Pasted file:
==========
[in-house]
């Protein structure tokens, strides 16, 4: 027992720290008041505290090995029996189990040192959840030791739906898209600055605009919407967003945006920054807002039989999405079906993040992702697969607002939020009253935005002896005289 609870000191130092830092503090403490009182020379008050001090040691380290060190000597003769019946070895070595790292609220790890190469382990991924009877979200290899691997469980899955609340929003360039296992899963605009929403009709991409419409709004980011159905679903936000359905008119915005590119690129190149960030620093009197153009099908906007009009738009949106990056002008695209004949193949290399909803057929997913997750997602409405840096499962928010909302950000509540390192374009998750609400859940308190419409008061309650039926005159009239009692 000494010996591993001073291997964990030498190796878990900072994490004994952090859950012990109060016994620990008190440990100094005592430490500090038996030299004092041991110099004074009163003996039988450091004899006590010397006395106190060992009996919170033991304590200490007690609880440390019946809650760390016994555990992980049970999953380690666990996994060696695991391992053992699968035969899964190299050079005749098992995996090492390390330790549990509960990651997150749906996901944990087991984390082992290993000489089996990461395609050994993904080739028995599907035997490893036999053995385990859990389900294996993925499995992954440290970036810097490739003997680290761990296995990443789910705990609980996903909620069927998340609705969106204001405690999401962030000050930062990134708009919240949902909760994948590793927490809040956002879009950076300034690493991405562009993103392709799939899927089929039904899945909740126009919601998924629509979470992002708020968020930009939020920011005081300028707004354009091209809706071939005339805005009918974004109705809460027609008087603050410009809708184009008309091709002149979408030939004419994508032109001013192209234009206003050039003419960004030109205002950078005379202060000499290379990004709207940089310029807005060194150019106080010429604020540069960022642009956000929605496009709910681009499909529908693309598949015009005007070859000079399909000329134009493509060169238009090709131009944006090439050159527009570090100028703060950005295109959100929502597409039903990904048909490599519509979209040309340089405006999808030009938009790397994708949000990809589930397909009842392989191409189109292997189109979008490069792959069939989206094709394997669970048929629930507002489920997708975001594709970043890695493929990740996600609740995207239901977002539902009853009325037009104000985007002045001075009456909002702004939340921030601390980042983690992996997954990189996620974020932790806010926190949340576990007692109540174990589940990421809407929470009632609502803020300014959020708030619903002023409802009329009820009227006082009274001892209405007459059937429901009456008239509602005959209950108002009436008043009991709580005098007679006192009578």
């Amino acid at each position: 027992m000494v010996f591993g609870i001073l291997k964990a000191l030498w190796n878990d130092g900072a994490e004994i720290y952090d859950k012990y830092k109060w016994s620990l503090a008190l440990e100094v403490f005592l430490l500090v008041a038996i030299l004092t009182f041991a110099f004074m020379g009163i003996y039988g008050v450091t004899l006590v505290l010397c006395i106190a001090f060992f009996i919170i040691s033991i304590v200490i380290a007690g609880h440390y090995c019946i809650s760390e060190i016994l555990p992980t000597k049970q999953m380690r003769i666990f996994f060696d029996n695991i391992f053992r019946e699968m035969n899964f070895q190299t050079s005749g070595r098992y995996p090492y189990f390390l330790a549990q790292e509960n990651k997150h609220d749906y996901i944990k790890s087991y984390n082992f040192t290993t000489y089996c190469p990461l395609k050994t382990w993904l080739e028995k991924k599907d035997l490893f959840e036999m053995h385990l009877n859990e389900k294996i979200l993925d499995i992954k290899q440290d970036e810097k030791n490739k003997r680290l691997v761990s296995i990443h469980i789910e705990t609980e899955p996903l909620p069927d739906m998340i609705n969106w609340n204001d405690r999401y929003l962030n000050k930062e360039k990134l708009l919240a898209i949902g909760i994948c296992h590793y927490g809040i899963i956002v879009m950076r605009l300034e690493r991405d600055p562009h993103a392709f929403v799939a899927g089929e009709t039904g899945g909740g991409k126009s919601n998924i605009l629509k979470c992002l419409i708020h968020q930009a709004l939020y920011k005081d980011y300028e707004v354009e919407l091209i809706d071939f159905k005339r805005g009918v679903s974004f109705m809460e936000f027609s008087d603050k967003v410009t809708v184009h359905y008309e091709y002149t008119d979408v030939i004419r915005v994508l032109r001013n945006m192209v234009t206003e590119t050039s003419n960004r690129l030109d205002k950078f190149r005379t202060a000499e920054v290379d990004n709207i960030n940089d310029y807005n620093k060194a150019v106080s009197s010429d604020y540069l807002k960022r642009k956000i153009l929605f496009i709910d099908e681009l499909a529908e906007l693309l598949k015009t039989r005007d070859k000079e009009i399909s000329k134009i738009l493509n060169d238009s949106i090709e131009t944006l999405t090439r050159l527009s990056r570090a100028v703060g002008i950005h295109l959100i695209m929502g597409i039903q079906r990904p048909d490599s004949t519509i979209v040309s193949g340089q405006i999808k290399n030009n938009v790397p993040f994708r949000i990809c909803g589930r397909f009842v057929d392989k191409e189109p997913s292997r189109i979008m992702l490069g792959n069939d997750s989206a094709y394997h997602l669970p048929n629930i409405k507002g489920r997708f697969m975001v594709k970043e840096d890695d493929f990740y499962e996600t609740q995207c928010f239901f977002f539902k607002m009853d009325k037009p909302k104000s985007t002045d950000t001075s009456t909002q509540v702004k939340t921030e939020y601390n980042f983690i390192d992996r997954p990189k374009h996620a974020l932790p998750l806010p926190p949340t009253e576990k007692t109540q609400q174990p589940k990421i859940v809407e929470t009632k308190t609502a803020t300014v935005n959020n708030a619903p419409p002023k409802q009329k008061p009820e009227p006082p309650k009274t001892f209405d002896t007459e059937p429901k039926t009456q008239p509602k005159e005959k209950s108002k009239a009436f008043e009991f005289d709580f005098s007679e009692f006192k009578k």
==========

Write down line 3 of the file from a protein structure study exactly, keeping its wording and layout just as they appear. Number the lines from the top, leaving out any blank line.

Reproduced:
């Amino acid at each position: 027992m000494v010996f591993g609870i001073l291997k964990a000191l030498w190796n878990d130092g900072a994490e004994i720290y952090d859950k012990y830092k109060w016994s620990l503090a008190l440990e100094v403490f005592l430490l500090v008041a038996i030299l004092t009182f041991a110099f004074m020379g009163i003996y039988g008050v450091t004899l006590v505290l010397c006395i106190a001090f060992f009996i919170i040691s033991i304590v200490i380290a007690g609880h440390y090995c019946i809650s760390e060190i016994l555990p992980t000597k049970q999953m380690r003769i666990f996994f060696d029996n695991i391992f053992r019946e699968m035969n899964f070895q190299t050079s005749g070595r098992y995996p090492y189990f390390l330790a549990q790292e509960n990651k997150h609220d749906y996901i944990k790890s087991y984390n082992f040192t290993t000489y089996c190469p990461l395609k050994t382990w993904l080739e028995k991924k599907d035997l490893f959840e036999m053995h385990l009877n859990e389900k294996i979200l993925d499995i992954k290899q440290d970036e810097k030791n490739k003997r680290l691997v761990s296995i990443h469980i789910e705990t609980e899955p996903l909620p069927d739906m998340i609705n969106w609340n204001d405690r999401y929003l962030n000050k930062e360039k990134l708009l919240a898209i949902g909760i994948c296992h590793y927490g809040i899963i956002v879009m950076r605009l300034e690493r991405d600055p562009h993103a392709f929403v799939a899927g089929e009709t039904g899945g909740g991409k126009s919601n998924i605009l629509k979470c992002l419409i708020h968020q930009a709004l939020y920011k005081d980011y300028e707004v354009e919407l091209i809706d071939f159905k005339r805005g009918v679903s974004f109705m809460e936000f027609s008087d603050k967003v410009t809708v184009h359905y008309e091709y002149t008119d979408v030939i004419r915005v994508l032109r001013n945006m192209v234009t206003e590119t050039s003419n960004r690129l030109d205002k950078f190149r005379t202060a000499e920054v290379d990004n709207i960030n940089d310029y807005n620093k060194a150019v106080s009197s010429d604020y540069l807002k960022r642009k956000i153009l929605f496009i709910d099908e681009l499909a529908e906007l693309l598949k015009t039989r005007d070859k000079e009009i399909s000329k134009i738009l493509n060169d238009s949106i090709e131009t944006l999405t090439r050159l527009s990056r570090a100028v703060g002008i950005h295109l959100i695209m929502g597409i039903q079906r990904p048909d490599s004949t519509i979209v040309s193949g340089q405006i999808k290399n030009n938009v790397p993040f994708r949000i990809c909803g589930r397909f009842v057929d392989k191409e189109p997913s292997r189109i979008m992702l490069g792959n069939d997750s989206a094709y394997h997602l669970p048929n629930i409405k507002g489920r997708f697969m975001v594709k970043e840096d890695d493929f990740y499962e996600t609740q995207c928010f239901f977002f539902k607002m009853d009325k037009p909302k104000s985007t002045d950000t001075s009456t909002q509540v702004k939340t921030e939020y601390n980042f983690i390192d992996r997954p990189k374009h996620a974020l932790p998750l806010p926190p949340t009253e576990k007692t109540q609400q174990p589940k990421i859940v809407e929470t009632k308190t609502a803020t300014v935005n959020n708030a619903p419409p002023k409802q009329k008061p009820e009227p006082p309650k009274t001892f209405d002896t007459e059937p429901k039926t009456q008239p509602k005159e005959k209950s108002k009239a009436f008043e009991f005289d709580f005098s007679e009692f006192k009578k």